The Wee Free Men by Terry Pratchett

Posted by Cobalt | Posted in , , , | Posted on 8:33 AM

Rating: 4/5 stars

Tiffany isn't sure that she has the proper name for a witch, but there's no helping it -- she is determined to be one, despite all those stupid fairy tales with the old crone who gets shoved into ovens or tossed into lakes or set on fire (and no one really thinks about whether this actually helps matters). It probably has something to do with her grandmother, or the way the Achings have always been linked to the Chalklands, but when monstrous things start showing up on the wold, Tiffany knows she has to put a stop to it.

The only problem is, no one's actually taught her how to be a real witch. So Tiffany has to improvise with frying pans and bits of string instead of the traditional kit of cauldron, broomstick, and pointy hat. And she has to be creative in other ways, too -- after all, using one's little brother as monster-bait may not be strictly on the level in a moral sense, but if it gets the job done...

Then Tiffany discovers that help is available, only not in the form she expects. She meets the Nac Mac Feegle, a fierce tribe of blue-tattooed, red-haired warriors, who also happen to be about six inches high. And tend to be compulsive thieves. Which at least explains about the missing eggs and the disappearing sheep.

The Nac Mac Feegles seem to know what's going on, and if Tiffany could get them to stop drinking and fighting long enough to explain, she might be able to sort it all out -- except then some sort of evil Queen kidnaps her little brother, and she is suddenly very short on time...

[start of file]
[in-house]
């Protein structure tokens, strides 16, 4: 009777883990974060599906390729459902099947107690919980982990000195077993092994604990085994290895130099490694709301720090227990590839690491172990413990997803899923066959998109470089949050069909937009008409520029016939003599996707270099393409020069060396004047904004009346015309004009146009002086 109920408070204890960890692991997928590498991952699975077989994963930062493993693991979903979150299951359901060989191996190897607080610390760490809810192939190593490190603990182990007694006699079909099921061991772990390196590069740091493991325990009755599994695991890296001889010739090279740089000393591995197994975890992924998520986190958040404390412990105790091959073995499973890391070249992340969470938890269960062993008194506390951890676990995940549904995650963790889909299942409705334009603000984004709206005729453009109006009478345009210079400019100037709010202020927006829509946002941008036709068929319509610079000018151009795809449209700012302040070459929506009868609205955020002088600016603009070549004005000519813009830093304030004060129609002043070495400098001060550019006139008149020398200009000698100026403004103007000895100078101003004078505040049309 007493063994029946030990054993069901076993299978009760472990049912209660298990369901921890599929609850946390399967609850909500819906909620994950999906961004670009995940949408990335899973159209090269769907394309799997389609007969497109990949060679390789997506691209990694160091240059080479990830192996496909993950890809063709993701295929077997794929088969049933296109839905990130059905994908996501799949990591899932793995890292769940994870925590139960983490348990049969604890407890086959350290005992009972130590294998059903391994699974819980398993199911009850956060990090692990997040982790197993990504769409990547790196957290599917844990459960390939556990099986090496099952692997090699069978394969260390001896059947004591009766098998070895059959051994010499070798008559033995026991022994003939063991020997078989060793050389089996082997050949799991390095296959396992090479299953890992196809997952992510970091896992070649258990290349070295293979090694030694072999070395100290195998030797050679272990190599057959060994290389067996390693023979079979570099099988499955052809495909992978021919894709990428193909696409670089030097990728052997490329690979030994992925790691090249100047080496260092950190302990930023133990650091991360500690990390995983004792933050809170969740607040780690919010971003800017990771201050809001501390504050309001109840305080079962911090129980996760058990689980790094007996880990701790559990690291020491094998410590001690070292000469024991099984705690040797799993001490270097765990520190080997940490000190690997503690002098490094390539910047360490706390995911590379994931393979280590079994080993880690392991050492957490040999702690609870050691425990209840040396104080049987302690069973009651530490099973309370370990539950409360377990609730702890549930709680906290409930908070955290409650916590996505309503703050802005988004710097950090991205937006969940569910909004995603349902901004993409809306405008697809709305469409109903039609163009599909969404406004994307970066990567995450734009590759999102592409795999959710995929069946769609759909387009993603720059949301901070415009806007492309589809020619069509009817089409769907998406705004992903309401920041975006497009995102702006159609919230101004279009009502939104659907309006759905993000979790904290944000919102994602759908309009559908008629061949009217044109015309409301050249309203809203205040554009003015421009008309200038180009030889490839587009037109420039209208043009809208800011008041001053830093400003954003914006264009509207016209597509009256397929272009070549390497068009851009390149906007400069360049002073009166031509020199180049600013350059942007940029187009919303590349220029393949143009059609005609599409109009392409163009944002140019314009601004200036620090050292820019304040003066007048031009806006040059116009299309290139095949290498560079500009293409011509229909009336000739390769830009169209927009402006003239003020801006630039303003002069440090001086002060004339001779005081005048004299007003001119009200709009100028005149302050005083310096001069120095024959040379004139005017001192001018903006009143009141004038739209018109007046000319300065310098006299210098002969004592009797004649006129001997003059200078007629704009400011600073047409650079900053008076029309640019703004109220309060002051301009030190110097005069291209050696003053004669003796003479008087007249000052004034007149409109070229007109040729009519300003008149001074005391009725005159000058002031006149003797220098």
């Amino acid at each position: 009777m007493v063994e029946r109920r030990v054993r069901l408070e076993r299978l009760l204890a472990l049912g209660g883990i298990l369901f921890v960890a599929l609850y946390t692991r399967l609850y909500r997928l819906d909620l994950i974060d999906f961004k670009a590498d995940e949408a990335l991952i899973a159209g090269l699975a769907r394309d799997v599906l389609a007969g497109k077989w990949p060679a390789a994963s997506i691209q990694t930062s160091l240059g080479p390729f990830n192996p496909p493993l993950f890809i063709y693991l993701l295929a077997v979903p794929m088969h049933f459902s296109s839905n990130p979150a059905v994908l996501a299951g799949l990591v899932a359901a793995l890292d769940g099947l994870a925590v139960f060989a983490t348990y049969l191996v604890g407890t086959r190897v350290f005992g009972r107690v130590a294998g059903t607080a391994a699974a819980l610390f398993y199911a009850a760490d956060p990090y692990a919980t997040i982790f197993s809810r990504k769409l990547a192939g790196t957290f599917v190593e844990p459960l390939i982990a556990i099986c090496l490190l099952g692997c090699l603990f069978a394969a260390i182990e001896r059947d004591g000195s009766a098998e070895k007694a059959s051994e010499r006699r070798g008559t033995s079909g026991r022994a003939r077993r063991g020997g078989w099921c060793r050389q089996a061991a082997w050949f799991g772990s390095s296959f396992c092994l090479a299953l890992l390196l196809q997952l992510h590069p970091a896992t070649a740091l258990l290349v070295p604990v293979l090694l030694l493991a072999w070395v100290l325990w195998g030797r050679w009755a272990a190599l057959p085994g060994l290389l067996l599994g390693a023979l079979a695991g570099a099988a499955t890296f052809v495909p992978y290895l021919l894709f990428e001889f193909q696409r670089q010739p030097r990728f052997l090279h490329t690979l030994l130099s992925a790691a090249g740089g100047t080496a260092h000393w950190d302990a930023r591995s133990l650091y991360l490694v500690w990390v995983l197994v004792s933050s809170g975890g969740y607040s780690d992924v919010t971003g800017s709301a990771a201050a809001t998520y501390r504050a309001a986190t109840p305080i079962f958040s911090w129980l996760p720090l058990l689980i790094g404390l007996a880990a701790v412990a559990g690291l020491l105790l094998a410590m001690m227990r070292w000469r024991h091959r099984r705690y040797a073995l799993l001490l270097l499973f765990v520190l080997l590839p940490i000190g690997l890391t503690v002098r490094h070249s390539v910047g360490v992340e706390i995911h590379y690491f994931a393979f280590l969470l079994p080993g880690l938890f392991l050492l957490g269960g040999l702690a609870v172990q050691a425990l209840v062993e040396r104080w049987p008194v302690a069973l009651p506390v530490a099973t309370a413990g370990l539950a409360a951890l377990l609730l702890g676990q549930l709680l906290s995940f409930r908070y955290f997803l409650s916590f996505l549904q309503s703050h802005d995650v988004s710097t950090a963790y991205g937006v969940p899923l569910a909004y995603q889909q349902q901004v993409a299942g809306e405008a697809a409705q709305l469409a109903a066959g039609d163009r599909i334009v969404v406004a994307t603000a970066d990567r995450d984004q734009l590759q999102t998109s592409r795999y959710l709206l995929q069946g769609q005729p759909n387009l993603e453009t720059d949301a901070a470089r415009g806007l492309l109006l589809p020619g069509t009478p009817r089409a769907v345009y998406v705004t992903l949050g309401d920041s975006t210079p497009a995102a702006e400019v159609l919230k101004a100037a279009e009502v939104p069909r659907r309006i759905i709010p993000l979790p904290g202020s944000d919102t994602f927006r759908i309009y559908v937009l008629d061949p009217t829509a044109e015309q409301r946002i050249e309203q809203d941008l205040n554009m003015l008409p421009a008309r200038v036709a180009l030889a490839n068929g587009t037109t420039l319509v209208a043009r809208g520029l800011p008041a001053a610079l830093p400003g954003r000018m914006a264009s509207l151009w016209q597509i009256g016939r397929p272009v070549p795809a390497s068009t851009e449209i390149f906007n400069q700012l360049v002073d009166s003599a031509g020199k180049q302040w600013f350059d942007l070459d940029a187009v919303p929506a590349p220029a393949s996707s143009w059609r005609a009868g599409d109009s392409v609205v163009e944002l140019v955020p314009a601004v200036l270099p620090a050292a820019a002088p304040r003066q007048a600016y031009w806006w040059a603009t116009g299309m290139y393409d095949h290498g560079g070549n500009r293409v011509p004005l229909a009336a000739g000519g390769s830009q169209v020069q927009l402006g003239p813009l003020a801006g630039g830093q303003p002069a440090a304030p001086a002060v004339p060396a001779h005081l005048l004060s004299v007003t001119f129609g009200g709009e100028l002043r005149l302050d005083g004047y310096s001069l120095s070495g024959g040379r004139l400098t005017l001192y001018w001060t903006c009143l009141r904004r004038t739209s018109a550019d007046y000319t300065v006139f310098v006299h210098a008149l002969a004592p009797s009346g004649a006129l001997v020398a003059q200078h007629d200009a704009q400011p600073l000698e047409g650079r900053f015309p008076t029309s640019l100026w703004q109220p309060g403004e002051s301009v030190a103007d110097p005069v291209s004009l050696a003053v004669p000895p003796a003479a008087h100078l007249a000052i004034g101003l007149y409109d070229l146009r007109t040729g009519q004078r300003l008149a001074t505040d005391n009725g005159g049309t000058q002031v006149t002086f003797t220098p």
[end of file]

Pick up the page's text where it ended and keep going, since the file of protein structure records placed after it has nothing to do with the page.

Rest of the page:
I adore Terry Pratchett. I love his wry sense of humor and his sly little jokes, and the way he takes the expected and twists it into something fresh -- and especially the obvious joy that he takes in words themselves, their flavors and possibilities. Tiffany is a practical, stubborn nine-year-old girl whose initial self-assurance is really just a bit of common sense with a hefty dollop of pigheadedness and a dash of selfishness - the perfect traits for a witch, who needs to know far more about thinking and watching and understanding how people work than flashy incantations or curses.

This book is geared towards a younger audience, but it doesn't get overly cutesy or simplistic, and the characters are definitely complex enough to care about. The pacing is lively and the plot flows well, and things are wrapped up in a satisfying fashion that leaves plenty of room for more adventures. Maybe not as beloved as the Night Watch exploits, but Tiffany Aching's Chalklands are well worth revisiting.

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